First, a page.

George Gilder’s vision of data-driven capitalism has much to recommend it, but caution is warranted.
There is fundamentally new economic thinking to be found in the latest book by George Gilder, called Knowledge and Power: The Information Theory of Capitalism and How it is Revolutionizing our World (Regnery Publishing, June 2013). If conventional economics can be summed up as “follow the money” (i.e., incentives are what matter), Gilder's economics might be summed up as “follow the information” (i.e., economic success involves separating signal from noise in data).
Gilder draws on information theory, as developed by the famed mathematician Claude Shannon and others, as a central metaphor for the economy. In Gilder's rendition, information consists of striking surprises conveyed over a quiet, stable channel. Gilder then adapts this metaphor to economic phenomena, including entrepreneurship, finance, the role of government, and income redistribution.
At a philosophical level, Gilder makes an impassioned metaphysical case for human agency, and he claims that information theory supports such a metaphysical outlook. He argues that the theorems of Kurt Gödel and Alan Turing, two of the 20th century’s most brilliant mathematicians, are inconsistent with purely deterministic systems.
At a practical level, Gilder sees entrepreneurs as creative agents of change. This is a contrast with the standard view in economics, in which entrepreneurs are simply machines following a program given by market incentives. In the conventional view, and even among some Austrian economists, an entrepreneur is someone who, noticing that the price of ketchup is high and the price of tomatoes is low, thinks, “Aha! I should open up another ketchup factory.” This type of conventional thinking guides the economy toward a more efficient allocation of resources. But with this account of entrepreneurship, Gilder complains, the best an entrepreneur can do is help the economy reach a state of stagnation, otherwise known in economics as “equilibrium.”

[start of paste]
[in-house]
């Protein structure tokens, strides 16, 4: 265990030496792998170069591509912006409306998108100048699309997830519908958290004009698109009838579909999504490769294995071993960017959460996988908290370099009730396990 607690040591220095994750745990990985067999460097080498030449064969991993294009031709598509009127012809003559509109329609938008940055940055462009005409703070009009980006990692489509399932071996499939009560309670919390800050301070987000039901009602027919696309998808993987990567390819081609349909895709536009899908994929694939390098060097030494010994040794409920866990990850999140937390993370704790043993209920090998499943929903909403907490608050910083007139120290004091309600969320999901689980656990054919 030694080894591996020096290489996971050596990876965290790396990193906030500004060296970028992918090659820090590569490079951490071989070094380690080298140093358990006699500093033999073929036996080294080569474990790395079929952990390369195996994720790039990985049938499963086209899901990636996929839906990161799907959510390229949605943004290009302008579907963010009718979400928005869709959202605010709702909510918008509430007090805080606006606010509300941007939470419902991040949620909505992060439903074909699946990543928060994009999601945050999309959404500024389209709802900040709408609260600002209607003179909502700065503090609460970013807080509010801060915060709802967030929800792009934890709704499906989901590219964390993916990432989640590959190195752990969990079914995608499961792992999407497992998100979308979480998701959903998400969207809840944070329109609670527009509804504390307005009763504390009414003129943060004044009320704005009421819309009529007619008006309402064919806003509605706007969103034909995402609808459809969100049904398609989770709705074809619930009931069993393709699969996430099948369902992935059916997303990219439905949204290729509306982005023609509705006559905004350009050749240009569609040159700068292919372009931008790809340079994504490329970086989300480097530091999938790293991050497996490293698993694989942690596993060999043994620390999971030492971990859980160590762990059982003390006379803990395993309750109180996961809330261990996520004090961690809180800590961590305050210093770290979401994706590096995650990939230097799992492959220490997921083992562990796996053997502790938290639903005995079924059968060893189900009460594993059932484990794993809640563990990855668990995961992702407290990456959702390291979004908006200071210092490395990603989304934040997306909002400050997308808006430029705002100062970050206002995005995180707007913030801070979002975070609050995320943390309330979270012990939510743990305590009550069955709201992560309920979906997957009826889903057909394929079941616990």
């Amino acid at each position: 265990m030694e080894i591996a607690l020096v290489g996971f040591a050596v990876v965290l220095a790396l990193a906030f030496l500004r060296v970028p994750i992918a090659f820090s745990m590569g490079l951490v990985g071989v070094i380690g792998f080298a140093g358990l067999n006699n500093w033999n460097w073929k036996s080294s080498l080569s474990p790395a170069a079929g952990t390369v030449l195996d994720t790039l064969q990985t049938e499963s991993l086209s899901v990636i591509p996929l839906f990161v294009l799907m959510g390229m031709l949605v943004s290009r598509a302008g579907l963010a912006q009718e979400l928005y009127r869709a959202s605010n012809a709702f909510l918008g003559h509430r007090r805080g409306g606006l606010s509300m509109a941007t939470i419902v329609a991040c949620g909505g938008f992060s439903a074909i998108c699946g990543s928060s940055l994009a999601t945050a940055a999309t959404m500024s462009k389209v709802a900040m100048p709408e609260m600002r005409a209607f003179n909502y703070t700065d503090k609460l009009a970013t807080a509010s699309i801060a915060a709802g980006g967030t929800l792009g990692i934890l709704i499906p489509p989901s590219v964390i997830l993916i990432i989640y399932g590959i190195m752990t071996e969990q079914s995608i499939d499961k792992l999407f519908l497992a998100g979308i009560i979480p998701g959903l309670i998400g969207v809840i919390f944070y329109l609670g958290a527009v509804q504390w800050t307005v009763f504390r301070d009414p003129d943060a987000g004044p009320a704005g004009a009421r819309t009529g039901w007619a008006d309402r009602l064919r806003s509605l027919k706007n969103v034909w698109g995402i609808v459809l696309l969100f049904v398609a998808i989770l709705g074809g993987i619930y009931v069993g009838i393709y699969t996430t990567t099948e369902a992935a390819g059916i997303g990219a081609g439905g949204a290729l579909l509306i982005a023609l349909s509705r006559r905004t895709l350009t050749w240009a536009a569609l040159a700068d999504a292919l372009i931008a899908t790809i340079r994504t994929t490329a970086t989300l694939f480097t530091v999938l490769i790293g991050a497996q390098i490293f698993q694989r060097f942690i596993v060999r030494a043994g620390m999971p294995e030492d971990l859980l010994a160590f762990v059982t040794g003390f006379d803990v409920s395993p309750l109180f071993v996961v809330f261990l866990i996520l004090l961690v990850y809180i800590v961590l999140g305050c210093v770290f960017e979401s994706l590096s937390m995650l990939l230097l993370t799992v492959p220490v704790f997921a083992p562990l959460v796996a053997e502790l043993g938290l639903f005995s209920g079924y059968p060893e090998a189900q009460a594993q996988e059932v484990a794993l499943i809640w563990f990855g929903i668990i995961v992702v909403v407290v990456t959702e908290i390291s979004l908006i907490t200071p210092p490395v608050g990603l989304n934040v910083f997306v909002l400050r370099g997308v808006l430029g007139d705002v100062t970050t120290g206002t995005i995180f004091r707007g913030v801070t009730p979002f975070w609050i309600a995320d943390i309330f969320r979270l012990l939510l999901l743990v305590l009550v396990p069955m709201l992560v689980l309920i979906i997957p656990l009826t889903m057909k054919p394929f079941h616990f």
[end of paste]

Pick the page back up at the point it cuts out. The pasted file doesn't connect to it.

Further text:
Instead, Gilder sees the entrepreneur as engaged in a continual effort to obtain information by testing out new products and services. While many of these efforts fail, in the aggregate they succeed fantastically by providing economic growth and a standard of living undreamt of centuries ago.
Gilder is more worried that taxation will shift capital from people who know how best to use it to people who are removed from the knowledge of how to use it.
In the conventional view, the entrepreneur is embedded in a market that provides information in the form of prices. His role is to move the economy toward equilibrium. In Gilder's view, however, entrepreneurs create information where none existed before. Rather than sustain the equilibrium, their role is to disturb it.Continue Reading at